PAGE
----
Heat waves are bringing scorching temperatures to areas throughout the U.S. this summer
Many VERIFY readers have reached out with questions about how to save money on their energy bills and beat the heat during the summer months.
Here are five verified ways to help you stay cool and save energy at home.
- U.S. Department of Energy
- Energy Star
- Home Depot
- Federal Emergency Management Agency (FEMA)
- Frederick Air
- Logan Kureczka, spokesperson for Duke Energy in North Carolina
- Mahabir Bhandari, Ph.D., research and development staff at the Oak Ridge National Laboratory’s Building Envelope & Urban Systems Research Group
1. Close your blinds
Yes, closing your blinds and curtains will keep your home cooler and conserve energy.
According to the U.S. Department of Energy, 76% of the sunlight that hits a standard double pane window turns into heat. The agency recommends that you turn your blinds upward or shut them all the way to reduce the amount of heat coming into your home.
Lowe’s, a home improvement store, says closing curtains or blinds that face south and west during the daytime and picking white window treatments will help deflect even more heat.
2. Make sure your ceiling fan is spinning counterclockwise
Circulating fans, including ceiling fans, create a wind-chill effect that helps people feel cooler, even though the fans don’t lower the temperature of the room, the U.S. Department of Energy (DOE) says.
But for optimal effectiveness, your fan needs to spin counterclockwise in the summer because the blades will push cooler air down in a column, according to Home Depot and Energy Star, the federal government’s energy efficiency program.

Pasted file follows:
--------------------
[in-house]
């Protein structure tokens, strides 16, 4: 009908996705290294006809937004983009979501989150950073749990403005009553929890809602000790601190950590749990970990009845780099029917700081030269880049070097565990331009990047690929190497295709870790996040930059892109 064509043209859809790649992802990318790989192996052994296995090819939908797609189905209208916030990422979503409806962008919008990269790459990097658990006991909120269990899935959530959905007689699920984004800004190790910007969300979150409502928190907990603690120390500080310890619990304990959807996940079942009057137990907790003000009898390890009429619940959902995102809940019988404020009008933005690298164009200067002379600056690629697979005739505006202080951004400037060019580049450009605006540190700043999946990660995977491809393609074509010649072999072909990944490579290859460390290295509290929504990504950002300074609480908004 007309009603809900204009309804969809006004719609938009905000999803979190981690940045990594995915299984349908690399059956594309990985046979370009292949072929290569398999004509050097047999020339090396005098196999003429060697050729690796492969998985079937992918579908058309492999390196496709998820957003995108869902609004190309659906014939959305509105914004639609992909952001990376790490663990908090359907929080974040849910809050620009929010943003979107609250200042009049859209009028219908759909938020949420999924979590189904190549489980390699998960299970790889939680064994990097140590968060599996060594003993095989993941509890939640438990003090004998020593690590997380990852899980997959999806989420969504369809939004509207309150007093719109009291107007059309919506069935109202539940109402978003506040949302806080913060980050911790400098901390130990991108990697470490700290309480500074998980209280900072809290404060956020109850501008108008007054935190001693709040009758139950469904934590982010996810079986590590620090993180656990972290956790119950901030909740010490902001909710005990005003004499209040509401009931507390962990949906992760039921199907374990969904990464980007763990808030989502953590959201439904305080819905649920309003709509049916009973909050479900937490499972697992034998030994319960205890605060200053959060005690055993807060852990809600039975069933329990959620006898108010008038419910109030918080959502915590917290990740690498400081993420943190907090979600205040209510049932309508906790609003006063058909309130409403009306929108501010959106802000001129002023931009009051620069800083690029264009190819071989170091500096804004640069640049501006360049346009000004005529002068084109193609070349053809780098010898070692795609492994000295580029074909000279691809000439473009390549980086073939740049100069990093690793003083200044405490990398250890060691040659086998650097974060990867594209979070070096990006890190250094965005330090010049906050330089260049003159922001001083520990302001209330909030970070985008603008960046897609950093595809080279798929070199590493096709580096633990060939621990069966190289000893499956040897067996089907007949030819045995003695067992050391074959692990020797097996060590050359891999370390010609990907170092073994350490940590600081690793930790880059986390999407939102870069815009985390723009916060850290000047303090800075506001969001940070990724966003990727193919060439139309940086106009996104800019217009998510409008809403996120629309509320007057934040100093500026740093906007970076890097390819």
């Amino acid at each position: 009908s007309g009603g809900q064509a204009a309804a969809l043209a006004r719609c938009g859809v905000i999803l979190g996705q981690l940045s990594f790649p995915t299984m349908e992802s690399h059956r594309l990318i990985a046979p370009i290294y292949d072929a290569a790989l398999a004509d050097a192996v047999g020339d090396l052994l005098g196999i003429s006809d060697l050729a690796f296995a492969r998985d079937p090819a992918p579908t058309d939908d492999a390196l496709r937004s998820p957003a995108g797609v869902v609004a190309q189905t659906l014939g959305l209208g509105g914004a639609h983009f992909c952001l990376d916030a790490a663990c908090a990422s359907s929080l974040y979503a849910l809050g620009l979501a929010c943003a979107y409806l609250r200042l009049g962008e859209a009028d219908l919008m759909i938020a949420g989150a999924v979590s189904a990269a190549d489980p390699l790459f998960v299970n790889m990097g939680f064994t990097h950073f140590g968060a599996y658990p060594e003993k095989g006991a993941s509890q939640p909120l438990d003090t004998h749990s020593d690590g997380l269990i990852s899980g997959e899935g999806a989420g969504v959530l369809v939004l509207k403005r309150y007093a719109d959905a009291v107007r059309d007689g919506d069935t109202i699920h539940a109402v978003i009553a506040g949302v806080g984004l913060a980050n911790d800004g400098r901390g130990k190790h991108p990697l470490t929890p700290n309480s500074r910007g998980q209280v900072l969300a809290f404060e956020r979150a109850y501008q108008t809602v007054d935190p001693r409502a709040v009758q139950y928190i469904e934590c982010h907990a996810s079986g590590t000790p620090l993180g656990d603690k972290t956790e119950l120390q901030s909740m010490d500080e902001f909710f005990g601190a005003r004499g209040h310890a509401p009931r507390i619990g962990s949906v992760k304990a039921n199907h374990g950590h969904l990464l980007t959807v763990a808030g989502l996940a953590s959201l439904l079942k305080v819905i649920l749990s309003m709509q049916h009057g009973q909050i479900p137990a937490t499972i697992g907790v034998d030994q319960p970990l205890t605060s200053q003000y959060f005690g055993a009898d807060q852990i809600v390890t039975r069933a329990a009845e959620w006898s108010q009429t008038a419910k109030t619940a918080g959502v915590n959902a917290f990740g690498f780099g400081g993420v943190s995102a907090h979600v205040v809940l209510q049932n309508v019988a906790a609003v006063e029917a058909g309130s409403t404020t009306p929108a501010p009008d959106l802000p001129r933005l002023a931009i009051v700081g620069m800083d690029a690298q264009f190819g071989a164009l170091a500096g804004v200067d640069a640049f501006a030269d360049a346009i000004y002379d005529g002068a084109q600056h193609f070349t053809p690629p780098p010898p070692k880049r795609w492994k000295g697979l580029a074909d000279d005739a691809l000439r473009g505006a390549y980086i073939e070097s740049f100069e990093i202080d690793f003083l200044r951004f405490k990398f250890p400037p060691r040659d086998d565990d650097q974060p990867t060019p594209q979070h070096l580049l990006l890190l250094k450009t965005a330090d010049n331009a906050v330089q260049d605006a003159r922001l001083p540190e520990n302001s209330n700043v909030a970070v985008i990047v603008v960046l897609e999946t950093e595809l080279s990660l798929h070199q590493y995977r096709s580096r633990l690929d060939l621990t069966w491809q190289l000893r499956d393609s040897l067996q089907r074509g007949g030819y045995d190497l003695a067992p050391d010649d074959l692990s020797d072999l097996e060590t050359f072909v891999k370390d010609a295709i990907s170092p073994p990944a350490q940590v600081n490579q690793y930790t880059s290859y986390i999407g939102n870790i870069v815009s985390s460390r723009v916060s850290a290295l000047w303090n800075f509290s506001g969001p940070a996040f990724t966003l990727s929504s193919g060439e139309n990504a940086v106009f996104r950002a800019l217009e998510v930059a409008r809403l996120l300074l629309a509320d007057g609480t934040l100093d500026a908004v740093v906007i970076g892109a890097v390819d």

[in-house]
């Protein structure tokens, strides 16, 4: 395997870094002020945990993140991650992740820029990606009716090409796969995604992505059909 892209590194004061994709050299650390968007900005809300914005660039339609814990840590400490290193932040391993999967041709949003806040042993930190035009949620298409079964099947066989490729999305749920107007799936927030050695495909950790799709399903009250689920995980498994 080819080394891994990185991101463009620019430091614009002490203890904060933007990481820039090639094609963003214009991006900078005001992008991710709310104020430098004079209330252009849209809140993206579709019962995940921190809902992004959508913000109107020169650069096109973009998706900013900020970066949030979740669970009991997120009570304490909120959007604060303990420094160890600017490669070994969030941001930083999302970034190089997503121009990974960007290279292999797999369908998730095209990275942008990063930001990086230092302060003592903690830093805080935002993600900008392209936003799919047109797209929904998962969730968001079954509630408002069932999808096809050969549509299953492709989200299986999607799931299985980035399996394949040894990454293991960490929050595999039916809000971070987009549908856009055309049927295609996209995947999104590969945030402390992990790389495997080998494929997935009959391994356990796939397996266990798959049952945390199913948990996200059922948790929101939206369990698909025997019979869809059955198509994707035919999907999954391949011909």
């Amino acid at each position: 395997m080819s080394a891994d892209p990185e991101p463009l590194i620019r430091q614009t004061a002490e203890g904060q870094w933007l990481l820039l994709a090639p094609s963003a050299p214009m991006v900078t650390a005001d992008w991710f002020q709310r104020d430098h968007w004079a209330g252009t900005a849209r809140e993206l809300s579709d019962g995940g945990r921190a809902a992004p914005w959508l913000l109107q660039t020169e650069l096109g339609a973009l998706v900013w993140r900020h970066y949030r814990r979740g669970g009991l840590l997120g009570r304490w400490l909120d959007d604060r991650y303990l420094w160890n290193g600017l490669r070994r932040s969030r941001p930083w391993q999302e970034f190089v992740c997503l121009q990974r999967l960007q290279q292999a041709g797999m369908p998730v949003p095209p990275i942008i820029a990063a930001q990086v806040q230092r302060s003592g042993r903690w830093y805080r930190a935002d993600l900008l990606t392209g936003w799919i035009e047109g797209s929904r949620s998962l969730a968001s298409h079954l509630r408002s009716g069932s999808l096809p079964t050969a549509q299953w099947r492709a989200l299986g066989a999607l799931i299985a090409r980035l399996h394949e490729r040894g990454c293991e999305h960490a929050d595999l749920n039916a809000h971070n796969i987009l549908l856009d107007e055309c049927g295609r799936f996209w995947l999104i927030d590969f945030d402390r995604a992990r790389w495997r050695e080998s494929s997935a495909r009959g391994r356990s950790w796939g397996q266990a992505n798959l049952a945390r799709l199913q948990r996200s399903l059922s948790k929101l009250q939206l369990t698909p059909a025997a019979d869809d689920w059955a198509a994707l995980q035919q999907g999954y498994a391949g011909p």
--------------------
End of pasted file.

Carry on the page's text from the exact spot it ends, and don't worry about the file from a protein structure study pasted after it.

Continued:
A ceiling fan spinning in the correct direction can also save money, because people can raise their thermostat by about 4 degrees without feeling warmer, thanks to the fan’s cooling effect.
To change your ceiling fan’s direction, check for a small switch beneath the blades and click it to make the fan rotate counterclockwise. Remember to turn the fan off when you leave the room, too, in order to save energy.
3. Know when to leave the air conditioning on or off when you’re gone
When temperatures climb in the summer, turning on your air conditioning can drive up your electricity bill.
Logan Kureczka, a spokesperson for Duke Energy in North Carolina, says it’s more energy efficient to leave the air conditioning on if you’re just leaving for the day, but you can turn it up a few degrees higher than you would if you were home.
That’s because it actually takes more energy to start up your air conditioner and cool your house than it does to keep it slightly warmer than usual when you’re away.
However, if you're going to be gone for an extended amount of time, you will save the most energy and money if you turn your air conditioning unit off, Kureczka said.
4. Set your thermostat to the right temperature
The DOE and Energy Saver recommend setting the thermostat in your home at 78 degrees to save the most money.
It’s 10% cheaper on average to run the air conditioner at 78 degrees for 8 hours a day than running it at 74 degrees for the same length of time.
HVAC specialists also recommend that you follow the 20-degree rule. For example, if it’s 95 degrees outside, you should set your thermostat to 75 degrees. If it’s 100 degrees, set your thermostat to 80. This will prevent strain on the air conditioning unit.
5. Put aluminum foil over your windows in an emergency situation
Window reflectors, including aluminum foil-covered cardboard, are one way that people can combat extreme heat in an emergency situation, the Federal Emergency Management Agency (FEMA) said in a 2019 blog post.
Mahabir Bhandari, Ph.D., a member of the Oak Ridge National Laboratory’s Building Envelope & Urban Systems Research Group, told VERIFY he believes it would be more effective to cover the windows from the outside rather than inside the home.
The aluminum foil might transfer some heat through the window as it gets hotter, but that’s where the cardboard comes into play. It will act as insulation and absorb the aluminum foil’s heat, meaning the window and the room behind it won’t get as hot.